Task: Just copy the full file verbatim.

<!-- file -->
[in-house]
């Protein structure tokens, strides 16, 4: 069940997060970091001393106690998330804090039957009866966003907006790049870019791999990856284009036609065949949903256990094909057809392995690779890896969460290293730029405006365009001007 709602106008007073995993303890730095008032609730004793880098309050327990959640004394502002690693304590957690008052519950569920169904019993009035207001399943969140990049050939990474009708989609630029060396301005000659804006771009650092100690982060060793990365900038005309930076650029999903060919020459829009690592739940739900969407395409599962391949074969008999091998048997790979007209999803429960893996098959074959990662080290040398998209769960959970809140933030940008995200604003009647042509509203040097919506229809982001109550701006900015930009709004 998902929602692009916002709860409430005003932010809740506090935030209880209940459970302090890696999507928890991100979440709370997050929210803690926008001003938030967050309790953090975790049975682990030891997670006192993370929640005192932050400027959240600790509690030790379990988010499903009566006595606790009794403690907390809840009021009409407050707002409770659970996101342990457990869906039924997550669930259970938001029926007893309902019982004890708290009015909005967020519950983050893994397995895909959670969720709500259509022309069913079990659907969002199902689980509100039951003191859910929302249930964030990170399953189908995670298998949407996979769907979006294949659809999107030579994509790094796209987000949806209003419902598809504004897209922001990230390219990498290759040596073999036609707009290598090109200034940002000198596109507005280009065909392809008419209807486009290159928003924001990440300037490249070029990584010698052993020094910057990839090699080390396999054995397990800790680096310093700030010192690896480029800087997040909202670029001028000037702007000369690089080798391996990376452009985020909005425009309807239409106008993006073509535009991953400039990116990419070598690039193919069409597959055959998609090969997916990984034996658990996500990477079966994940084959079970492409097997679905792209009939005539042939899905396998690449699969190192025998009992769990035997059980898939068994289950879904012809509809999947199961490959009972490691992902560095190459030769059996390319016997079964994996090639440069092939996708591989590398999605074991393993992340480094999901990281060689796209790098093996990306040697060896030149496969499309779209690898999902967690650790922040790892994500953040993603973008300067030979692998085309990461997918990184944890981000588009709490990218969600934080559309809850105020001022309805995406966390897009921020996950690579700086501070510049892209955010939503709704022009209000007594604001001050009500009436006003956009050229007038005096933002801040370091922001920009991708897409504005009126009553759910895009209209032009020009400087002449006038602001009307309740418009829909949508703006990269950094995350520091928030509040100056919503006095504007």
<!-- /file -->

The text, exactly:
[in-house]
């Protein structure tokens, strides 16, 4: 069940997060970091001393106690998330804090039957009866966003907006790049870019791999990856284009036609065949949903256990094909057809392995690779890896969460290293730029405006365009001007 709602106008007073995993303890730095008032609730004793880098309050327990959640004394502002690693304590957690008052519950569920169904019993009035207001399943969140990049050939990474009708989609630029060396301005000659804006771009650092100690982060060793990365900038005309930076650029999903060919020459829009690592739940739900969407395409599962391949074969008999091998048997790979007209999803429960893996098959074959990662080290040398998209769960959970809140933030940008995200604003009647042509509203040097919506229809982001109550701006900015930009709004 998902929602692009916002709860409430005003932010809740506090935030209880209940459970302090890696999507928890991100979440709370997050929210803690926008001003938030967050309790953090975790049975682990030891997670006192993370929640005192932050400027959240600790509690030790379990988010499903009566006595606790009794403690907390809840009021009409407050707002409770659970996101342990457990869906039924997550669930259970938001029926007893309902019982004890708290009015909005967020519950983050893994397995895909959670969720709500259509022309069913079990659907969002199902689980509100039951003191859910929302249930964030990170399953189908995670298998949407996979769907979006294949659809999107030579994509790094796209987000949806209003419902598809504004897209922001990230390219990498290759040596073999036609707009290598090109200034940002000198596109507005280009065909392809008419209807486009290159928003924001990440300037490249070029990584010698052993020094910057990839090699080390396999054995397990800790680096310093700030010192690896480029800087997040909202670029001028000037702007000369690089080798391996990376452009985020909005425009309807239409106008993006073509535009991953400039990116990419070598690039193919069409597959055959998609090969997916990984034996658990996500990477079966994940084959079970492409097997679905792209009939005539042939899905396998690449699969190192025998009992769990035997059980898939068994289950879904012809509809999947199961490959009972490691992902560095190459030769059996390319016997079964994996090639440069092939996708591989590398999605074991393993992340480094999901990281060689796209790098093996990306040697060896030149496969499309779209690898999902967690650790922040790892994500953040993603973008300067030979692998085309990461997918990184944890981000588009709490990218969600934080559309809850105020001022309805995406966390897009921020996950690579700086501070510049892209955010939503709704022009209000007594604001001050009500009436006003956009050229007038005096933002801040370091922001920009991708897409504005009126009553759910895009209209032009020009400087002449006038602001009307309740418009829909949508703006990269950094995350520091928030509040100056919503006095504007």